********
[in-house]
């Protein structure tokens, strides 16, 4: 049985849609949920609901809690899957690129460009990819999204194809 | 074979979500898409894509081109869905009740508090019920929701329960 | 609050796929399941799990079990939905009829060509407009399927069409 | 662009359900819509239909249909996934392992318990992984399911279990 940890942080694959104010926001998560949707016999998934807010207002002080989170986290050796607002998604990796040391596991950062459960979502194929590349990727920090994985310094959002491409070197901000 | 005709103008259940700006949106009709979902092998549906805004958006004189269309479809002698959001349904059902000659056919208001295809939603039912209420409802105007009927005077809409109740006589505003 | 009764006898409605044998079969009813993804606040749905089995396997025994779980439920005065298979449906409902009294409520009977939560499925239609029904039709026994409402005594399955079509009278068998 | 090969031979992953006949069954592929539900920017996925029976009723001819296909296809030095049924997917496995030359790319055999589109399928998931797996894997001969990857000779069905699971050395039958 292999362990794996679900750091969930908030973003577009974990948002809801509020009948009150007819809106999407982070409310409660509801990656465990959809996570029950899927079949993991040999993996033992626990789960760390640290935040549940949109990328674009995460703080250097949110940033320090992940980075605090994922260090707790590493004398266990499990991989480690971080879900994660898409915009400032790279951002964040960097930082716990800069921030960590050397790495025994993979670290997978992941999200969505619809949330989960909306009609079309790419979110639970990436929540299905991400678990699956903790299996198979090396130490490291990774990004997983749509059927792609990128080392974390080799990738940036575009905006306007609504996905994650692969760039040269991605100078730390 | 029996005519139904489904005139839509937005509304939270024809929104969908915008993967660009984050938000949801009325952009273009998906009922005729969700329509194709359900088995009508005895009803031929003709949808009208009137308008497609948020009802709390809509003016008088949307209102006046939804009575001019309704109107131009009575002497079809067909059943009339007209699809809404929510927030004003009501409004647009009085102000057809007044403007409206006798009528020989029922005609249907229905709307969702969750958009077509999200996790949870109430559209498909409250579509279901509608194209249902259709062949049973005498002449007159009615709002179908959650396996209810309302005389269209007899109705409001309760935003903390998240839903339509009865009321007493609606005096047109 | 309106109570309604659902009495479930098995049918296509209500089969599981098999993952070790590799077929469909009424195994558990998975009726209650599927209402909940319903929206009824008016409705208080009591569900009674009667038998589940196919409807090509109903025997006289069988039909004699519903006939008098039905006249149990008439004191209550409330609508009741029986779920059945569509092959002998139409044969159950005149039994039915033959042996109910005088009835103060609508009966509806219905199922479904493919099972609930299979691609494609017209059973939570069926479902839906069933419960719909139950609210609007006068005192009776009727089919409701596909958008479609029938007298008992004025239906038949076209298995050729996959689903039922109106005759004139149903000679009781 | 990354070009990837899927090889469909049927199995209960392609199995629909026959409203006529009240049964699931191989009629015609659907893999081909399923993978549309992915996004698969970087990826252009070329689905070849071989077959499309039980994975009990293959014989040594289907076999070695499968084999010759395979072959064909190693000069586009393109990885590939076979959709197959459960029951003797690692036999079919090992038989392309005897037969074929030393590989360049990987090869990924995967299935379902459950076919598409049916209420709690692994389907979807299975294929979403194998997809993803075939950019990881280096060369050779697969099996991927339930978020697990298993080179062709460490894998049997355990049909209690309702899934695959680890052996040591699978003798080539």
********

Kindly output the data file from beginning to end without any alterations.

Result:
[in-house]
């Protein structure tokens, strides 16, 4: 049985849609949920609901809690899957690129460009990819999204194809 | 074979979500898409894509081109869905009740508090019920929701329960 | 609050796929399941799990079990939905009829060509407009399927069409 | 662009359900819509239909249909996934392992318990992984399911279990 940890942080694959104010926001998560949707016999998934807010207002002080989170986290050796607002998604990796040391596991950062459960979502194929590349990727920090994985310094959002491409070197901000 | 005709103008259940700006949106009709979902092998549906805004958006004189269309479809002698959001349904059902000659056919208001295809939603039912209420409802105007009927005077809409109740006589505003 | 009764006898409605044998079969009813993804606040749905089995396997025994779980439920005065298979449906409902009294409520009977939560499925239609029904039709026994409402005594399955079509009278068998 | 090969031979992953006949069954592929539900920017996925029976009723001819296909296809030095049924997917496995030359790319055999589109399928998931797996894997001969990857000779069905699971050395039958 292999362990794996679900750091969930908030973003577009974990948002809801509020009948009150007819809106999407982070409310409660509801990656465990959809996570029950899927079949993991040999993996033992626990789960760390640290935040549940949109990328674009995460703080250097949110940033320090992940980075605090994922260090707790590493004398266990499990991989480690971080879900994660898409915009400032790279951002964040960097930082716990800069921030960590050397790495025994993979670290997978992941999200969505619809949330989960909306009609079309790419979110639970990436929540299905991400678990699956903790299996198979090396130490490291990774990004997983749509059927792609990128080392974390080799990738940036575009905006306007609504996905994650692969760039040269991605100078730390 | 029996005519139904489904005139839509937005509304939270024809929104969908915008993967660009984050938000949801009325952009273009998906009922005729969700329509194709359900088995009508005895009803031929003709949808009208009137308008497609948020009802709390809509003016008088949307209102006046939804009575001019309704109107131009009575002497079809067909059943009339007209699809809404929510927030004003009501409004647009009085102000057809007044403007409206006798009528020989029922005609249907229905709307969702969750958009077509999200996790949870109430559209498909409250579509279901509608194209249902259709062949049973005498002449007159009615709002179908959650396996209810309302005389269209007899109705409001309760935003903390998240839903339509009865009321007493609606005096047109 | 309106109570309604659902009495479930098995049918296509209500089969599981098999993952070790590799077929469909009424195994558990998975009726209650599927209402909940319903929206009824008016409705208080009591569900009674009667038998589940196919409807090509109903025997006289069988039909004699519903006939008098039905006249149990008439004191209550409330609508009741029986779920059945569509092959002998139409044969159950005149039994039915033959042996109910005088009835103060609508009966509806219905199922479904493919099972609930299979691609494609017209059973939570069926479902839906069933419960719909139950609210609007006068005192009776009727089919409701596909958008479609029938007298008992004025239906038949076209298995050729996959689903039922109106005759004139149903000679009781 | 990354070009990837899927090889469909049927199995209960392609199995629909026959409203006529009240049964699931191989009629015609659907893999081909399923993978549309992915996004698969970087990826252009070329689905070849071989077959499309039980994975009990293959014989040594289907076999070695499968084999010759395979072959064909190693000069586009393109990885590939076979959709197959459960029951003797690692036999079919090992038989392309005897037969074929030393590989360049990987090869990924995967299935379902459950076919598409049916209420709690692994389907979807299975294929979403194998997809993803075939950019990881280096060369050779697969099996991927339930978020697990298993080179062709460490894998049997355990049909209690309702899934695959680890052996040591699978003798080539």